Question: succulent plants
hi, is it true that when transplanting a succulent plant into another pot it is good to cut all the roots and place them in the new pot without too much compressing? if yes, in what month?
Answer: succulent plants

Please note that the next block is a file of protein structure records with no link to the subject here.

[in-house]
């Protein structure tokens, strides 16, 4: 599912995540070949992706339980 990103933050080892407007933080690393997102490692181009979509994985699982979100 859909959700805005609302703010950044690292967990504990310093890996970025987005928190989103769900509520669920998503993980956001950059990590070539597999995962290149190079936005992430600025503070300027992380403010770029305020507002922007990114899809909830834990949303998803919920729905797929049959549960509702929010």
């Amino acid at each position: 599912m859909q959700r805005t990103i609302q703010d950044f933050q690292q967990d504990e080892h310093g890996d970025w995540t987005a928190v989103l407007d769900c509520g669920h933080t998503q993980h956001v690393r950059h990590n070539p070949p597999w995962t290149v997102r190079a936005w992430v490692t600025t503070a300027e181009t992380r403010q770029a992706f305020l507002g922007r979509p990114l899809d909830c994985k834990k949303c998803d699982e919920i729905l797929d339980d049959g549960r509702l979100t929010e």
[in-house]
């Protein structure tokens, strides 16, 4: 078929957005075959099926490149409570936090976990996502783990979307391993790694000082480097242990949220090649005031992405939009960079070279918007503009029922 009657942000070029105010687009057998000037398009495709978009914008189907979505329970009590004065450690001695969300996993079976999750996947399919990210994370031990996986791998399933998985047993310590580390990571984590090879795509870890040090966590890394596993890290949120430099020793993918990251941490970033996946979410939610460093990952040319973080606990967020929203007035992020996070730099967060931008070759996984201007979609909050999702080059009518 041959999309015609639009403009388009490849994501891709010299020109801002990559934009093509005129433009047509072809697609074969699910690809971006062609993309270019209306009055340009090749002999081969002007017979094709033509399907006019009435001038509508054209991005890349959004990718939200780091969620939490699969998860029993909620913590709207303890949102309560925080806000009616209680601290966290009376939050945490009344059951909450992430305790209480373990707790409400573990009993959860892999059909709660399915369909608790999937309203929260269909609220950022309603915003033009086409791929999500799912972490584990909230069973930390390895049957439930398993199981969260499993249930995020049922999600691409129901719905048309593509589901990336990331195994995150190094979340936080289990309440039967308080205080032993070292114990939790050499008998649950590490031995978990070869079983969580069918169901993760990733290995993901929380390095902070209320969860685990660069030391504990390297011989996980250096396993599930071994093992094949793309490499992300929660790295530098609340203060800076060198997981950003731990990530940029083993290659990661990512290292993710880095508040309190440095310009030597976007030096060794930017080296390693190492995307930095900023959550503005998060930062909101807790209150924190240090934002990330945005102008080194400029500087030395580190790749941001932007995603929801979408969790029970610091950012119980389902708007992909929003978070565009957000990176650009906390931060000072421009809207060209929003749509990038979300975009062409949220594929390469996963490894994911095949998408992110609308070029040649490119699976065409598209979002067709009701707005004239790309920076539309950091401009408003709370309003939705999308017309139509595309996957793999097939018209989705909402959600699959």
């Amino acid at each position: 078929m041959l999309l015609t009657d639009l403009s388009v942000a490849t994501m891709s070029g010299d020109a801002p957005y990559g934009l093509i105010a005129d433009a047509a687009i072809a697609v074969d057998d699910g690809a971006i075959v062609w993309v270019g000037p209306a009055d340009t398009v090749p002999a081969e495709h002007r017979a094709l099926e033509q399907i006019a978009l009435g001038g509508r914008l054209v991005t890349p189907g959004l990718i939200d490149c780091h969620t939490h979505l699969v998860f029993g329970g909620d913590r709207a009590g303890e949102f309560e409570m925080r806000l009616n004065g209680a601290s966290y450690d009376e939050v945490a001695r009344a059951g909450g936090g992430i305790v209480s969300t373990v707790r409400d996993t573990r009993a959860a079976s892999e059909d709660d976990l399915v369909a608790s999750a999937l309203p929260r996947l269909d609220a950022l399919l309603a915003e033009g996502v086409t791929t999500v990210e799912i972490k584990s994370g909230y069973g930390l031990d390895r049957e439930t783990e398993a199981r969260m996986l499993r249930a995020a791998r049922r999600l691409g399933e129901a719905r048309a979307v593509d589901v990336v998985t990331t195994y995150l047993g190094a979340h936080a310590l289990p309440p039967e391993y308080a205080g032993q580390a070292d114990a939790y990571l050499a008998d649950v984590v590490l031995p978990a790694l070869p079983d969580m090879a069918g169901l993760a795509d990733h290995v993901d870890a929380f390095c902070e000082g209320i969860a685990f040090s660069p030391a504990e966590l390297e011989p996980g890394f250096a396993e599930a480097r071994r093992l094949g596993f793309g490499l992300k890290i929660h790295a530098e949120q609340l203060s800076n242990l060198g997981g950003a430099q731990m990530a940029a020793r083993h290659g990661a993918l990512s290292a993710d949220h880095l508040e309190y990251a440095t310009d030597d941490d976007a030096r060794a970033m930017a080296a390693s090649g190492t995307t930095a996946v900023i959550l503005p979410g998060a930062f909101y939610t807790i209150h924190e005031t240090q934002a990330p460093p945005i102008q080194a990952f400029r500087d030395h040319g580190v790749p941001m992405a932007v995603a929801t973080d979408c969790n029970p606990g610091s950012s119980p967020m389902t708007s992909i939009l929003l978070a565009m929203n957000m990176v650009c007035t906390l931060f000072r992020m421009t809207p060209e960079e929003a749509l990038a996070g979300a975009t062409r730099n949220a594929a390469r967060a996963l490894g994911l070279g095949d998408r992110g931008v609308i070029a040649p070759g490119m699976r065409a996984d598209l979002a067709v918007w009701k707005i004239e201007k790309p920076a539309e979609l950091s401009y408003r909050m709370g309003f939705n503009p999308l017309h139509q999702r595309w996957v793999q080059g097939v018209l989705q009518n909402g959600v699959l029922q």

succulent plants, like any other plant cultivated in pots, need regular repotting, every year, or every two years, and especially in cases where it is a newly purchased plant but placed in an unsuitable soil, or a plant which has been affected by cochineal, because often these insects also tend to nest in the ground; first of all it would be advisable to understand which plant you have to repot, in order to know how its roots develop, but you can also do it simply by observing its development when you extract the plant from the pot: if the roots are taproots, and they develop mainly downwards , place the plant in a deep bell vase; if instead the roots form a sort of shallow ball, you can place the plant in a shallow bowl. Avoid placing dummy plants in bowls, and plants with shallow root systems in bowls. Repotting is done at the end of winter, or at least before your plants begin to flower, indicatively, between February and May. Extract the plant from the soil and clean it from all the old earth, especially if infested with cochineal; it is not the case to cut the roots, and it would also be appropriate to avoid breaking them, because the root system of the succulents is very delicate, and the plant could also die as a result of very drastic damage or cuts. After you have extracted the plant from the substrate, and cleaned it, place it on some paper or a newspaper and let it dry for a few days, even 6-7, so that any broken roots can heal; place the plant in a ventilated, bright place, away from rain. After this time, you can repot your succulent plant, using a special soil; also in this case, it would be appropriate to know the species, in order to understand where it originates from, and therefore what kind of soil it needs; typically a very draining soil is used, consisting of a little peat, mixed with perlite, pumice stone or river sand, so as to give rise to an unpolished substrate, which lets the rain water and watering run off. After placing the plant in the pot, avoiding in any way ruining the roots and any thorns present on the stem, place the plant in the place where it will remain for all summer, and avoid watering for at least two or three days, so that the plant can adapt to the new pot, and that any micro-traumas in the root system may dry out.